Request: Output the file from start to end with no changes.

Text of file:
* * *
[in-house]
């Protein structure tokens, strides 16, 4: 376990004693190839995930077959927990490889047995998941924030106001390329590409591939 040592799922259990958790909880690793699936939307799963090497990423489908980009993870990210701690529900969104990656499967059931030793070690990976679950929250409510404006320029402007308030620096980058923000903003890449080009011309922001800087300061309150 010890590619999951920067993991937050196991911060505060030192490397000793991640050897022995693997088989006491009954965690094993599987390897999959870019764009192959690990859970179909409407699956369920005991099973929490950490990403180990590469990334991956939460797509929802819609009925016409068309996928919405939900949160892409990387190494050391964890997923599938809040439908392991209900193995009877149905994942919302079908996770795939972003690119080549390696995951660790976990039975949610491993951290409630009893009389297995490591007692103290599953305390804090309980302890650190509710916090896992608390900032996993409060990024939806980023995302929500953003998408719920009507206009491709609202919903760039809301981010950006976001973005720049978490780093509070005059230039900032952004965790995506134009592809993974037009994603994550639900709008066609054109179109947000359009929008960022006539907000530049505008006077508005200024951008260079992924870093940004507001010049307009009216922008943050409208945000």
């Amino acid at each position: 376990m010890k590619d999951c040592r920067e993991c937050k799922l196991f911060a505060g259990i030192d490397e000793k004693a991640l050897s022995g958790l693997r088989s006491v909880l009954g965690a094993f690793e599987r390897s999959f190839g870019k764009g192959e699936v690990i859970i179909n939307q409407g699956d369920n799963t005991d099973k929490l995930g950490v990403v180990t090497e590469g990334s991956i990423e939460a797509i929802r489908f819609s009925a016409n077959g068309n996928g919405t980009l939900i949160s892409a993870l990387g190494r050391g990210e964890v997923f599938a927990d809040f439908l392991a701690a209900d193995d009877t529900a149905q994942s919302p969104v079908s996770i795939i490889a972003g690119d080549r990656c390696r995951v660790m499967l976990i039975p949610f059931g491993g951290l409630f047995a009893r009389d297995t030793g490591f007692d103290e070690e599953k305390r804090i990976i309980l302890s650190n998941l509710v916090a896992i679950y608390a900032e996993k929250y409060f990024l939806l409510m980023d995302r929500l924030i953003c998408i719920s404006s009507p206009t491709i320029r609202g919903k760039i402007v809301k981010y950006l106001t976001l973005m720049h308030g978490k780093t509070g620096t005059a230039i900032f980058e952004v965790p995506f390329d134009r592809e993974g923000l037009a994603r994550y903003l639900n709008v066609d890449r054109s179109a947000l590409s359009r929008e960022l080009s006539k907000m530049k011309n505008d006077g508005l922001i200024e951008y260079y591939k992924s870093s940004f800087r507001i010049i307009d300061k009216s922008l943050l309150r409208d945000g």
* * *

[in-house]
């Protein structure tokens, strides 16, 4: 376990004693190839995930077959927990490889047995998941924030106001390329590409591939 040592799922259990958790909880690793699936939307799963090497990423489908980009993870990210701690529900969104990656499967059931030793070690990976679950929250409510404006320029402007308030620096980058923000903003890449080009011309922001800087300061309150 010890590619999951920067993991937050196991911060505060030192490397000793991640050897022995693997088989006491009954965690094993599987390897999959870019764009192959690990859970179909409407699956369920005991099973929490950490990403180990590469990334991956939460797509929802819609009925016409068309996928919405939900949160892409990387190494050391964890997923599938809040439908392991209900193995009877149905994942919302079908996770795939972003690119080549390696995951660790976990039975949610491993951290409630009893009389297995490591007692103290599953305390804090309980302890650190509710916090896992608390900032996993409060990024939806980023995302929500953003998408719920009507206009491709609202919903760039809301981010950006976001973005720049978490780093509070005059230039900032952004965790995506134009592809993974037009994603994550639900709008066609054109179109947000359009929008960022006539907000530049505008006077508005200024951008260079992924870093940004507001010049307009009216922008943050409208945000």
């Amino acid at each position: 376990m010890k590619d999951c040592r920067e993991c937050k799922l196991f911060a505060g259990i030192d490397e000793k004693a991640l050897s022995g958790l693997r088989s006491v909880l009954g965690a094993f690793e599987r390897s999959f190839g870019k764009g192959e699936v690990i859970i179909n939307q409407g699956d369920n799963t005991d099973k929490l995930g950490v990403v180990t090497e590469g990334s991956i990423e939460a797509i929802r489908f819609s009925a016409n077959g068309n996928g919405t980009l939900i949160s892409a993870l990387g190494r050391g990210e964890v997923f599938a927990d809040f439908l392991a701690a209900d193995d009877t529900a149905q994942s919302p969104v079908s996770i795939i490889a972003g690119d080549r990656c390696r995951v660790m499967l976990i039975p949610f059931g491993g951290l409630f047995a009893r009389d297995t030793g490591f007692d103290e070690e599953k305390r804090i990976i309980l302890s650190n998941l509710v916090a896992i679950y608390a900032e996993k929250y409060f990024l939806l409510m980023d995302r929500l924030i953003c998408i719920s404006s009507p206009t491709i320029r609202g919903k760039i402007v809301k981010y950006l106001t976001l973005m720049h308030g978490k780093t509070g620096t005059a230039i900032f980058e952004v965790p995506f390329d134009r592809e993974g923000l037009a994603r994550y903003l639900n709008v066609d890449r054109s179109a947000l590409s359009r929008e960022l080009s006539k907000m530049k011309n505008d006077g508005l922001i200024e951008y260079y591939k992924s870093s940004f800087r507001i010049i307009d300061k009216s922008l943050l309150r409208d945000g």